Etherealness (Cleric Spell)
- Level: Cleric 9
- School: Transmutation
- Casting Time: Standard Action
- Components: V, S
- Range: touch; see text
- Target or Area: you and two target creatures, plus one per 10 character levels (drop fractions; max 5 at level 30)
- Duration: Until the end of your next full night's rest
- Saving Throw: Will negates
Save DC: 10 + caster stat modifier + spell level
- Spell Resistance: Yes
- Upon chanting the formless syllables of Etherealness, you and other willing creatures joined by linked hands (along with their equipment) fade from existence and enter another realm of existence entirely. You and your allies become ethereal, along with your equipment. For the duration of the spell, you are in the Ethereal Plane, which overlaps the same Material Plane you existed within when you cast the spell. (In most cases, this is the Prime Material Plane, but where you go is your own business.) When the spell expires, you and your allies return to the same Material Plane from which you started, and cease to be Ethereal. If you or your allies moved around while within the Ethereal Plane, you re-appear in the equivalent location on your starting Material Plane... usually. The referee adjudicates exactly what happens in unusual cases. Since each Material Plane has its own Ethereal Plane, you cannot pass from one Material Plane to another via movement through the Ethereal Plane — you can only traverse the ethereal equivalent of your own starting Material Plane.
- Each ally who is granted Etherealness is fully in control of their actions, and may move as they wish independent of the casters movements. Each ally may, as a standard action, dismiss the Etherealness effect upon themselves as an act of will, without affecting any other affected creature. The caster may likewise dismiss the spell's effect upon themselves, but not on any allies.
- An ethereal creature is invisible, and capable of moving in any direction, even up or down, albeit at half normal Walk speed. If the caster has other types of move, they are of no use while Ethereal: Walk is used to move in all directions. An ethereal creature is not classed as incorporeal unless they have some other effect or ability that grants that condition.
- While Ethereal, the very concept of 'falling' is moot. Walk while ethereal does not require any surface to use, and the lack of a surface never means you will fall. Gravity still works, it simply has no effect upon any creature with a Walk speed. If by some circumstance an Ethereal creature comes to exist that does not have a Walk speed, then their slowest movement is used instead of Walking unless otherwise defined. All unusual cases are, of course, adjudicated by the GM.
- While Ethereal, all movement you and your allies make is analogous to the Material Plane from which you began. If you enter the Ethereal state, walk through a castle wall, and return, you return to the material Plane inside the castle. If an ally walks a mile, they move a mile in the material Plane as well. Note that this can be extremely hazardous! If you attempt to become Ethereal and then walk straight down looking for the Unterwelt, and then are forced to return to the Material, becoming solid ten miles deep in solid rock is extremely fatal. Use common sense.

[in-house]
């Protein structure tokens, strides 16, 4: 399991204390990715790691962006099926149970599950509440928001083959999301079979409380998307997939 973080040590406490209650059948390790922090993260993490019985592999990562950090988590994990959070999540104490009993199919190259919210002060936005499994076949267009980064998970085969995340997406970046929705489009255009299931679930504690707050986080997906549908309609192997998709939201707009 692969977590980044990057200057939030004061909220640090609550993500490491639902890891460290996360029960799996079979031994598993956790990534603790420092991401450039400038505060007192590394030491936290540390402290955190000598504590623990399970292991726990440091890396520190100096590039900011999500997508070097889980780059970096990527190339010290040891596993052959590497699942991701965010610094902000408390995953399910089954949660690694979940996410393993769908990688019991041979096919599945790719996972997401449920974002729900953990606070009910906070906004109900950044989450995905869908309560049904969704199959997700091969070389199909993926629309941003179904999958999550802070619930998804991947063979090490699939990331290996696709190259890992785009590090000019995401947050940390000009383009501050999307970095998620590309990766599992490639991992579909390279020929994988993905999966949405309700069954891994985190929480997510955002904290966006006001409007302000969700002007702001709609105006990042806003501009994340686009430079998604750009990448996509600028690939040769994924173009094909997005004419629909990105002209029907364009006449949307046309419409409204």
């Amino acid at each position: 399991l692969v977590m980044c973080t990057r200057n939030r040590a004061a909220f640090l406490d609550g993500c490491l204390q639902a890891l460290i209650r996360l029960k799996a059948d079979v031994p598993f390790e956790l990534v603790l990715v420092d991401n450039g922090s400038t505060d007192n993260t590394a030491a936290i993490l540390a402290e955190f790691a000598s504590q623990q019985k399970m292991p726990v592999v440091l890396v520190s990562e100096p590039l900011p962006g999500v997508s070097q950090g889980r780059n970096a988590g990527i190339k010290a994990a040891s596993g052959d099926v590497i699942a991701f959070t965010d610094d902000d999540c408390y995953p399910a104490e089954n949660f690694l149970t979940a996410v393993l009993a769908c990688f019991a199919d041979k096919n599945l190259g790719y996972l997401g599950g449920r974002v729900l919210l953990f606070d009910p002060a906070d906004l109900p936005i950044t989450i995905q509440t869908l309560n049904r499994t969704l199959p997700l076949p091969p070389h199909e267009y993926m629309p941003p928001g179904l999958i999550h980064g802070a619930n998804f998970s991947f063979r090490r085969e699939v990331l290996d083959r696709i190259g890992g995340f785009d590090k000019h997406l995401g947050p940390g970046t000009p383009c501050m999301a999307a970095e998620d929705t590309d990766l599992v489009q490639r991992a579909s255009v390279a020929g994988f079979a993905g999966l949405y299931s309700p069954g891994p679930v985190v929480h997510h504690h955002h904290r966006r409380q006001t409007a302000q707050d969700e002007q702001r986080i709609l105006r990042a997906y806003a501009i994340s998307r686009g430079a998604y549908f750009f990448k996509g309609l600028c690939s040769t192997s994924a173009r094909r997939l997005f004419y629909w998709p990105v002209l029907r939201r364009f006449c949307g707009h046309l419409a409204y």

- As an insubstantial creature, you can Walk through solid objects, including living creatures. On the Ethereal Plane, you can trace Line of Effect through solid objects and blocked squares on the Material Plane, but such squares still block Line of Sight to most senses. An ethereal creature can see and hear on the Material Plane, but everything looks gray and ephemeral. Sight and hearing onto the Material Plane are limited to 60 feet.
- Oddly enough, the Ethereal Plane sometimes has its own ethereal walls, floors, ceilings and other objects, which don't always match the terrain on the Material Plane. Being ethereal, themselves, they are invisible to most senses, especially sight-based senses, so they do not block line of sight. This can make ethereal journeys confusing, to put it mildly. Such objects prevent an ethereal creature from passing through them, just as a material object blocks a material creature from passing through it. Furthermore, ethereal objects block line of effect for ethereal spells, powers, and abilities.
- While ethereal, you treat other ethereal creatures and ethereal objects as if they were material. Thus, you may fight another ethereal creature normally, but no matter how cataclysmic your battle, it never effects anything on the Material Plane. If you are material (i.e. not ethereal), only force (energy, uncommon) effects, Ghost Touch weapons, and Abjurations, can affect ethereal creatures fully, along with certain other unusual or powerful things. However, such effects only go one way — if you are ethereal, you cannot use a ghost touch weapon to affect a creature on the material plane. There are rare exceptions to this, including some creatures or objects which specifically allow Ethereal creatures to affect the Material Plane.
- If you end the spell and become material while inside a material object (such as a solid wall), you are shunted off to the nearest open space and take 1d6 points of interstice (physical, rare) damage per 5 feet that you are forced to move. So don't let the spell expire while you are miles under the ground. Furthermore, if you become material while in mid-air, you will suffer falling damage as you plummet back to earth, unless you have some means of flying while material.
- This spell lays a divine charge on its target(s). If the targets are something other than you or another creature (such as an object or area), the spell lays a divine charge on you, the caster. Targets which already have a divine charge present must choose which to keep if the new spell has the same charge type. Only one divine charge can ever be present on a target at a time.